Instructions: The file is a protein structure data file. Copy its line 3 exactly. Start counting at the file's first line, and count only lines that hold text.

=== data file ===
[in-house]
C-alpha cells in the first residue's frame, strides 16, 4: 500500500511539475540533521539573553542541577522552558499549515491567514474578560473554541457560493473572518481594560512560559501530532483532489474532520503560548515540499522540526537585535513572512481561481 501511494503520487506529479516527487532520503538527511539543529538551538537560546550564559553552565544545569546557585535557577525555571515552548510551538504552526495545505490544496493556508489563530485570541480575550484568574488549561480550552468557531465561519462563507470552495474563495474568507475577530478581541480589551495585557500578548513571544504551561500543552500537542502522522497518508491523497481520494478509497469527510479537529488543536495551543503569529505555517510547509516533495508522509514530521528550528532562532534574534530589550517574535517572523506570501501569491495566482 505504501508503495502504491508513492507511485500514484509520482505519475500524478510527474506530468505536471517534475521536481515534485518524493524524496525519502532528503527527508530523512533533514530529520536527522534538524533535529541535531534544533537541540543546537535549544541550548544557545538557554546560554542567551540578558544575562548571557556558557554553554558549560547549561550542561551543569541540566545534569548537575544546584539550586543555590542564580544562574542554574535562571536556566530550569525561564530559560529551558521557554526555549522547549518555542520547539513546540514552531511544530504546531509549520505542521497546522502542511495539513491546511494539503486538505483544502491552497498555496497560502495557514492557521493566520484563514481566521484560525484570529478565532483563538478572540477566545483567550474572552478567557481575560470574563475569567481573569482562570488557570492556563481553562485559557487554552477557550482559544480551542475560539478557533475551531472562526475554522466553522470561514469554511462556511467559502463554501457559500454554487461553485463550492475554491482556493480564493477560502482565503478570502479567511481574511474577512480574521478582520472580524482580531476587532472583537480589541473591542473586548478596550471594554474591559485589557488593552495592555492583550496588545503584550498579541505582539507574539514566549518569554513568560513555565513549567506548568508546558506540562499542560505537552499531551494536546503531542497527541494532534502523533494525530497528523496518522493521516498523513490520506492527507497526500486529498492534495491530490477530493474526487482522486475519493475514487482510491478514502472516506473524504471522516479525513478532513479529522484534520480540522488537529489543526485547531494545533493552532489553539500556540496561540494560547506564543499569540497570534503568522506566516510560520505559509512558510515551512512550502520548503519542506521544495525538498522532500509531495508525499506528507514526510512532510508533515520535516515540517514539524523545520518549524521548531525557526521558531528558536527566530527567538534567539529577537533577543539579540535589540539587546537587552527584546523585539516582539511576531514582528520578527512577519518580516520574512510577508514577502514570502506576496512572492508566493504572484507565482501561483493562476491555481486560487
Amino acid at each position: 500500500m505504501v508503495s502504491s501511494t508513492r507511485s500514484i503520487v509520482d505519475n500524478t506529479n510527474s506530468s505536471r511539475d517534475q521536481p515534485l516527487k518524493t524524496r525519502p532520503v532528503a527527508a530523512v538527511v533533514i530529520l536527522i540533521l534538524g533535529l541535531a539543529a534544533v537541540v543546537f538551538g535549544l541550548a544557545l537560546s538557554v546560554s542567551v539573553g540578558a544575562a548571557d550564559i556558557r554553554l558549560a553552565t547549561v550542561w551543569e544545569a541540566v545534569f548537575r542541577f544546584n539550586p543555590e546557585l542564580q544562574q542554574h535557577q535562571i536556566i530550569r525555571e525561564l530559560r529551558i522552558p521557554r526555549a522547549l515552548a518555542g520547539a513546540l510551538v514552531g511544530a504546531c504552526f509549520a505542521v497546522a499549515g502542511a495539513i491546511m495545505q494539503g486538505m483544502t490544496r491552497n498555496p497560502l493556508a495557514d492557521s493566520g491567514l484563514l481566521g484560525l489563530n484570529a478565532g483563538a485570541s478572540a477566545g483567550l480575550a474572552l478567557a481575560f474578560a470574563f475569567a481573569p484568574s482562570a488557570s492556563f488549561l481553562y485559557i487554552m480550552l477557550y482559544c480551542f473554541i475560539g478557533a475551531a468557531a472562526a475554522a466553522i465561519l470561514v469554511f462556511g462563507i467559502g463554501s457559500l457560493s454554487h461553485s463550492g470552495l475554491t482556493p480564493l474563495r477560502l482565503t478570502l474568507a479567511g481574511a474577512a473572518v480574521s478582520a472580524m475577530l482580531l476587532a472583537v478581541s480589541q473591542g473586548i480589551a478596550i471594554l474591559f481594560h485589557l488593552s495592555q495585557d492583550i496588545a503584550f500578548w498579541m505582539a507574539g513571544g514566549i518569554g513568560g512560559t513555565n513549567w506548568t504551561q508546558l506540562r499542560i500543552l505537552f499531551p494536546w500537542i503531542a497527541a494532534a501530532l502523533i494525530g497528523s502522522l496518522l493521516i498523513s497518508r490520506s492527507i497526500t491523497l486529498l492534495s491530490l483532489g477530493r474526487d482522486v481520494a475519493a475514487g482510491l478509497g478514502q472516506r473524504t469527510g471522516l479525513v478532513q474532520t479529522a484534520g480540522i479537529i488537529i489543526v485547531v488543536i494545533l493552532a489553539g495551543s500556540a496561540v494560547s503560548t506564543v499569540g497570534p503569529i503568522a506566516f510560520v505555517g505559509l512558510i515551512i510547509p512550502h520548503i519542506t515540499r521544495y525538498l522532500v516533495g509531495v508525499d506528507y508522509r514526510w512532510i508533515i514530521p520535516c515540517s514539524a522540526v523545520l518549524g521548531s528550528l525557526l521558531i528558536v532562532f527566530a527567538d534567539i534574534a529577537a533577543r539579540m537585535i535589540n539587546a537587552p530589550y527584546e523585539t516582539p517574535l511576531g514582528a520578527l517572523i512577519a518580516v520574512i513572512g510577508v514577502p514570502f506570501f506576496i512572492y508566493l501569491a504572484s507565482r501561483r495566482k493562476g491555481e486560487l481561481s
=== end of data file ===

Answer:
Amino acid at each position: 500500500m505504501v508503495s502504491s501511494t508513492r507511485s500514484i503520487v509520482d505519475n500524478t506529479n510527474s506530468s505536471r511539475d517534475q521536481p515534485l516527487k518524493t524524496r525519502p532520503v532528503a527527508a530523512v538527511v533533514i530529520l536527522i540533521l534538524g533535529l541535531a539543529a534544533v537541540v543546537f538551538g535549544l541550548a544557545l537560546s538557554v546560554s542567551v539573553g540578558a544575562a548571557d550564559i556558557r554553554l558549560a553552565t547549561v550542561w551543569e544545569a541540566v545534569f548537575r542541577f544546584n539550586p543555590e546557585l542564580q544562574q542554574h535557577q535562571i536556566i530550569r525555571e525561564l530559560r529551558i522552558p521557554r526555549a522547549l515552548a518555542g520547539a513546540l510551538v514552531g511544530a504546531c504552526f509549520a505542521v497546522a499549515g502542511a495539513i491546511m495545505q494539503g486538505m483544502t490544496r491552497n498555496p497560502l493556508a495557514d492557521s493566520g491567514l484563514l481566521g484560525l489563530n484570529a478565532g483563538a485570541s478572540a477566545g483567550l480575550a474572552l478567557a481575560f474578560a470574563f475569567a481573569p484568574s482562570a488557570s492556563f488549561l481553562y485559557i487554552m480550552l477557550y482559544c480551542f473554541i475560539g478557533a475551531a468557531a472562526a475554522a466553522i465561519l470561514v469554511f462556511g462563507i467559502g463554501s457559500l457560493s454554487h461553485s463550492g470552495l475554491t482556493p480564493l474563495r477560502l482565503t478570502l474568507a479567511g481574511a474577512a473572518v480574521s478582520a472580524m475577530l482580531l476587532a472583537v478581541s480589541q473591542g473586548i480589551a478596550i471594554l474591559f481594560h485589557l488593552s495592555q495585557d492583550i496588545a503584550f500578548w498579541m505582539a507574539g513571544g514566549i518569554g513568560g512560559t513555565n513549567w506548568t504551561q508546558l506540562r499542560i500543552l505537552f499531551p494536546w500537542i503531542a497527541a494532534a501530532l502523533i494525530g497528523s502522522l496518522l493521516i498523513s497518508r490520506s492527507i497526500t491523497l486529498l492534495s491530490l483532489g477530493r474526487d482522486v481520494a475519493a475514487g482510491l478509497g478514502q472516506r473524504t469527510g471522516l479525513v478532513q474532520t479529522a484534520g480540522i479537529i488537529i489543526v485547531v488543536i494545533l493552532a489553539g495551543s500556540a496561540v494560547s503560548t506564543v499569540g497570534p503569529i503568522a506566516f510560520v505555517g505559509l512558510i515551512i510547509p512550502h520548503i519542506t515540499r521544495y525538498l522532500v516533495g509531495v508525499d506528507y508522509r514526510w512532510i508533515i514530521p520535516c515540517s514539524a522540526v523545520l518549524g521548531s528550528l525557526l521558531i528558536v532562532f527566530a527567538d534567539i534574534a529577537a533577543r539579540m537585535i535589540n539587546a537587552p530589550y527584546e523585539t516582539p517574535l511576531g514582528a520578527l517572523i512577519a518580516v520574512i513572512g510577508v514577502p514570502f506570501f506576496i512572492y508566493l501569491a504572484s507565482r501561483r495566482k493562476g491555481e486560487l481561481s